Sri Lanka elected its sixth Executive President in late 2019, and has since seen a continuous decline in the country’s performance, in all sectors. It is unfortunate, but every decision taken since the president assumed office was to the detriment of the country. None of them were based on any form of theoretical or scientific understanding of managing a state, or even based on the advice of knowledgeable sources. It appears the President was experimenting with the economy of the country, a “home grown solution” as it was called, based on the advice of a small group of his confidants, who themselves were neither competent in matters of governance, and in retrospect appear to have only been fulfilling a personal agenda. In this context, the credibility of the president to provide leadership to the country, is questionable. This short essay discusses the decisions of the ruler that caused the progressive decline of the country’s economy, the present state of the country, the hardships that are being foisted on the masses, and the delay in taking corrective steps to resuscitate the economy, suggesting that the country may not be able to come out of its current state for some time. This question is now being reinforced after the president’s interview with Bloomberg in which he categorically announced that he will not quit as a failed president, suggesting that the country will be forced to endure a further two and a half years of experimentation at his hands.
The decisions of the ruler and its effect on the country
The decision of the president that started off the slide was the dismantling of Rs. 600B taxation instruments within the first two weeks of ascending to office. This, being a substantial proportion of the annual national income, its loss caused uncertainty in the country’s ability to service its debt, resulting in being downgraded by the rating agencies, and as a consequence denied access to foreign exchange markets. Next was the hideous decision to ban chemical fertiliser. This resulted in a reduction in agricultural productivity, causing food shortages. It also led to poverty among the farming community, who comprise the largest segment of the national workforce. The third was abandoning the light rail project which had been negotiated by the previous government with the government of Japan, at extremely concessionary terms. This decision prevented the inflow of the valuable foreign exchange to the country, and also caused a strain in the relations with one of Sri Lanka’s closest friends, Japan. It has also caused the continuation of the regular traffic snarls on the road stretch between Athurugiriya and Colombo, a stretch not serviced by any other means of transport. The fourth was the reduction in the Statutory Reserve Ratio on financial institutions from 4% to 2%, and flooding the money market. This caused an immediate reduction in the interest rates on fixed deposits and hardships on those living on fixed deposit interest. This decision did not take into consideration that more that 85% of the national workforce is employed by the private sector, and do not get a pension, and live their retirement years on the interest of their deposited provident fund. Another fallout of this decision was the disincentive it caused to the saving habit. The fifth was the failure of the government to seek IMF support when the country’s economy showed clear signs of failure, despite advice by knowledgeable sources. The president also allowed the then Governor of the Central Bank to stubbornly and in an ill-conceived manner delay the floating of the rupee before the complete depletion of dollars, which resulted in the rapid sliding of the rupee against the dollar. It also created an aggressive black market, diverting the dollar inflows from remittances, which otherwise were through the formal banking system. The next was the indiscriminate printing of 1.6 T rupees leading to inflation. The president also let the Minister of Finance produce a budget where large sums of money were allocated to development activities in the districts and the money to be used by political activists, when the priority was for the scarce money to be used elsewhere. He also allowed the Governor of the central Bank to settle a matured International Sovereign Bond of $500 million, when the country’s dollar reserves were at its lowest, and the country badly needed it to meet the acute shortages of fuel, essential medicines and food items. These failures clearly question the managerial skills of the president and his ability to provide leadership to the country.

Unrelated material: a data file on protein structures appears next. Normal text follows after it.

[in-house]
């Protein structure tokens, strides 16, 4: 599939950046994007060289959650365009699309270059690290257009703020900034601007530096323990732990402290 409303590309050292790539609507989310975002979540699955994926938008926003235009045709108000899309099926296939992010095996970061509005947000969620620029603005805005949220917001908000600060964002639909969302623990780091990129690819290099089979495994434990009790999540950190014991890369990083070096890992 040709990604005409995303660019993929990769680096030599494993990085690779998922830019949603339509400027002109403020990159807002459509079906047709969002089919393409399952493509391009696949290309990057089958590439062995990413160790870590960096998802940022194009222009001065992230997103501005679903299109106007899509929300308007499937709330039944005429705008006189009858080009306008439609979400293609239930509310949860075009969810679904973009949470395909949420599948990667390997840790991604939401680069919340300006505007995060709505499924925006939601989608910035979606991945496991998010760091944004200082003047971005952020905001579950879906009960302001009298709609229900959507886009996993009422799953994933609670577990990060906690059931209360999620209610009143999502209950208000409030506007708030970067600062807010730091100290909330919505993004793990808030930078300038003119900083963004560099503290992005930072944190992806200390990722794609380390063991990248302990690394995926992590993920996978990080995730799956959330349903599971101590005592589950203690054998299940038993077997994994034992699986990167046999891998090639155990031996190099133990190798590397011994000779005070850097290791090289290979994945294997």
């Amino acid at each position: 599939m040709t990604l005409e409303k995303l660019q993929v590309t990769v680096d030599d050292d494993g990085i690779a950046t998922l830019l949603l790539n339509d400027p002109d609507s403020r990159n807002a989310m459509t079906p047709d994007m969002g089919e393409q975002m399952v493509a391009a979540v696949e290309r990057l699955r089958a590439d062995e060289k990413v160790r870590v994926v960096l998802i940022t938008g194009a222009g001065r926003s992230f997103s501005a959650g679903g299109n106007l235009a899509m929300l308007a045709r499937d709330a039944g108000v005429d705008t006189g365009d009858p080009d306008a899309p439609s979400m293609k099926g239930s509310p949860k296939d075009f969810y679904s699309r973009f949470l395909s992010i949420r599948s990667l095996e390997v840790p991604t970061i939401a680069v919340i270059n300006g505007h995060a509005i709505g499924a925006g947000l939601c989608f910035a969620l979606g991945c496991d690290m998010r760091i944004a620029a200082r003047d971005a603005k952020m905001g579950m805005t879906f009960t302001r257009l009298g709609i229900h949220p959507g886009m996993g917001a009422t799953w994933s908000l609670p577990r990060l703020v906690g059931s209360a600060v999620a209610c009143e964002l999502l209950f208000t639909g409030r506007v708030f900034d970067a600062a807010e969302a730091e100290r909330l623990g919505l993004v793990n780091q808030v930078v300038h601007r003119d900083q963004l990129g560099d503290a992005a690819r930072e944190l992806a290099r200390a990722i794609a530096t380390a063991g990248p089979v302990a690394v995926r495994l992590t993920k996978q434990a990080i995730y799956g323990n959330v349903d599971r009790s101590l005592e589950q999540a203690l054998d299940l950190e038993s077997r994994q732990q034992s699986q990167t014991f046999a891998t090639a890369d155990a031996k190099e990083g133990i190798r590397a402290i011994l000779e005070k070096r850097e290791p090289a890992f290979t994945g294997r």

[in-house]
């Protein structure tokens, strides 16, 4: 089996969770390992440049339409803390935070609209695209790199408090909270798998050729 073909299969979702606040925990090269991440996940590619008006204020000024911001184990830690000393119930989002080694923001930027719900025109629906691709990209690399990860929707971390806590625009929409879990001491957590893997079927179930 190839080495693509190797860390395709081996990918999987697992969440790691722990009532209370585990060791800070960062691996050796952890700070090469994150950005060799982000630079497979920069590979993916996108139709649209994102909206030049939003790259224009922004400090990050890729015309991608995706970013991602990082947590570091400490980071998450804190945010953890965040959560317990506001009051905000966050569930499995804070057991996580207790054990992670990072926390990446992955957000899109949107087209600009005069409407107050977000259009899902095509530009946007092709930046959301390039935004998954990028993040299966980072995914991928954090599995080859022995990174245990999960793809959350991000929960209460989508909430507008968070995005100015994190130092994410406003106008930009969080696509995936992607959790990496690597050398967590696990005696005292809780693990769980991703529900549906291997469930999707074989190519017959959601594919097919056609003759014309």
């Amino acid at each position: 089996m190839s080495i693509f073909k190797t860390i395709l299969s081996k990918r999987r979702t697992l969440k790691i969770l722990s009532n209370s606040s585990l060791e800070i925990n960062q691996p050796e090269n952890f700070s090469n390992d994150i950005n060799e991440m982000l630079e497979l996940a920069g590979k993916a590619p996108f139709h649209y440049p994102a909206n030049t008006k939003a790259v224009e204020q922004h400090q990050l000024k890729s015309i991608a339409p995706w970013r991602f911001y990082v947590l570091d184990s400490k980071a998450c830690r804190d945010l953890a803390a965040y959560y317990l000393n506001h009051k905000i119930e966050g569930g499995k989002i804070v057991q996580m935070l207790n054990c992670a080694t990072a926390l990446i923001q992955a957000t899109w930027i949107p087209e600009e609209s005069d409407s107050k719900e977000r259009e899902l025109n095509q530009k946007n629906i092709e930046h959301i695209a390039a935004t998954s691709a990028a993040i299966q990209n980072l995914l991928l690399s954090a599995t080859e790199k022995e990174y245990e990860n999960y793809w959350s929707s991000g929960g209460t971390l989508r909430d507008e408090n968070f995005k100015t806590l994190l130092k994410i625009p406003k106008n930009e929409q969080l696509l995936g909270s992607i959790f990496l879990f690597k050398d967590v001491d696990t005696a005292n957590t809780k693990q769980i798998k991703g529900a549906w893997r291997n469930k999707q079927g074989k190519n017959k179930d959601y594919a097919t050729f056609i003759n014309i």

The present state of the country and the hardships faced by the masses
The sum effect of these decisions is that the country is on its knees and the brunt of the economic fallout is being forced on the masses. In fairness to the incumbent president, it must be mentioned that part of the present problem lies in the indiscriminate investment decisions of the 2010 to 2015 government. Projects such as the sea port in Hambantota, the airport in Mattala, the cricket stadium in Suriyawewa, the conference hall in the deep south of the country, the Lotus tower, built on dollar loans taken at high interests, have no return on their investment, and have become a burden on the present administration. However, the government of 2015 to 2019 successfully coped with the debt burden they inherited, through prudent economic management. Hence, the torch light focusses on the failure of the present ruler, and his experimental approach to the problems of the country’s economy. The onset of the Corona pandemic early in the tenure of the President also disrupted the regular source of foreign income from tourism. Also, the decline in the remittances from expatriate workers exacerbated the situation. As a consequence, the $7.9B that were in the state coffers at the beginning of the president’s tenure were spent on debt servicing and essential supplies, and today the country is on its knees.